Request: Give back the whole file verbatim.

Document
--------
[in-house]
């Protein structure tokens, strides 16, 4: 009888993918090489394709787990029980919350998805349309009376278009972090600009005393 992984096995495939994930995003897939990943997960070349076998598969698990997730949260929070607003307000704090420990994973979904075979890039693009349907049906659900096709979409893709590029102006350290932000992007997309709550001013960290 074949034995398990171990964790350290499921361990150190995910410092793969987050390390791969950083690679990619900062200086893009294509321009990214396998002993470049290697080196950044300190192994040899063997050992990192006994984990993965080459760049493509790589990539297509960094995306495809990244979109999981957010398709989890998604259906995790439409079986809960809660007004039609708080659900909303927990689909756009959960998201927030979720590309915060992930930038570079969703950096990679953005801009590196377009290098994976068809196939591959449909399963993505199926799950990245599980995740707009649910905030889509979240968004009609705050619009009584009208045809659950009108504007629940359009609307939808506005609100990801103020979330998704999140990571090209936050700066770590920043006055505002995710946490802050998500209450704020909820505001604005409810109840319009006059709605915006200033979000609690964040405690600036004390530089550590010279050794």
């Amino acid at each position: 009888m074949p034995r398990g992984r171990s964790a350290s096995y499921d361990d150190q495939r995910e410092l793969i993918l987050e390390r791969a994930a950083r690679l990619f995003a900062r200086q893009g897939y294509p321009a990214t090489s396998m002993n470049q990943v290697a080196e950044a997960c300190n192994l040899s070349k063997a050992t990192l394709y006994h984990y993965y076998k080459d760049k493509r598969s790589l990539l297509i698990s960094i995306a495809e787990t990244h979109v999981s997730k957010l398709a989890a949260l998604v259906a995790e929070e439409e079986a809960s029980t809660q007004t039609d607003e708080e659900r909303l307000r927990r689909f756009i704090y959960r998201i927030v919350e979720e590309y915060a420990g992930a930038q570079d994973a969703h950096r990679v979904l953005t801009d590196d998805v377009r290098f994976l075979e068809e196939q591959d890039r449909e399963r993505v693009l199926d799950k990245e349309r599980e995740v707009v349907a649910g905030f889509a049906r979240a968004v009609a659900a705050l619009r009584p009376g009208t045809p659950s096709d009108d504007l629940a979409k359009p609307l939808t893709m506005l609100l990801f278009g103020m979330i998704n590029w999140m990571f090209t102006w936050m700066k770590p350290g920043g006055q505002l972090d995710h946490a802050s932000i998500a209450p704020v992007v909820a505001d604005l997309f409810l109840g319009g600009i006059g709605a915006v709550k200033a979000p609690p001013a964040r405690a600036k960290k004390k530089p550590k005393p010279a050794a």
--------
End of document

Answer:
[in-house]
């Protein structure tokens, strides 16, 4: 009888993918090489394709787990029980919350998805349309009376278009972090600009005393 992984096995495939994930995003897939990943997960070349076998598969698990997730949260929070607003307000704090420990994973979904075979890039693009349907049906659900096709979409893709590029102006350290932000992007997309709550001013960290 074949034995398990171990964790350290499921361990150190995910410092793969987050390390791969950083690679990619900062200086893009294509321009990214396998002993470049290697080196950044300190192994040899063997050992990192006994984990993965080459760049493509790589990539297509960094995306495809990244979109999981957010398709989890998604259906995790439409079986809960809660007004039609708080659900909303927990689909756009959960998201927030979720590309915060992930930038570079969703950096990679953005801009590196377009290098994976068809196939591959449909399963993505199926799950990245599980995740707009649910905030889509979240968004009609705050619009009584009208045809659950009108504007629940359009609307939808506005609100990801103020979330998704999140990571090209936050700066770590920043006055505002995710946490802050998500209450704020909820505001604005409810109840319009006059709605915006200033979000609690964040405690600036004390530089550590010279050794």
């Amino acid at each position: 009888m074949p034995r398990g992984r171990s964790a350290s096995y499921d361990d150190q495939r995910e410092l793969i993918l987050e390390r791969a994930a950083r690679l990619f995003a900062r200086q893009g897939y294509p321009a990214t090489s396998m002993n470049q990943v290697a080196e950044a997960c300190n192994l040899s070349k063997a050992t990192l394709y006994h984990y993965y076998k080459d760049k493509r598969s790589l990539l297509i698990s960094i995306a495809e787990t990244h979109v999981s997730k957010l398709a989890a949260l998604v259906a995790e929070e439409e079986a809960s029980t809660q007004t039609d607003e708080e659900r909303l307000r927990r689909f756009i704090y959960r998201i927030v919350e979720e590309y915060a420990g992930a930038q570079d994973a969703h950096r990679v979904l953005t801009d590196d998805v377009r290098f994976l075979e068809e196939q591959d890039r449909e399963r993505v693009l199926d799950k990245e349309r599980e995740v707009v349907a649910g905030f889509a049906r979240a968004v009609a659900a705050l619009r009584p009376g009208t045809p659950s096709d009108d504007l629940a979409k359009p609307l939808t893709m506005l609100l990801f278009g103020m979330i998704n590029w999140m990571f090209t102006w936050m700066k770590p350290g920043g006055q505002l972090d995710h946490a802050s932000i998500a209450p704020v992007v909820a505001d604005l997309f409810l109840g319009g600009i006059g709605a915006v709550k200033a979000p609690p001013a964040r405690a600036k960290k004390k530089p550590k005393p010279a050794a």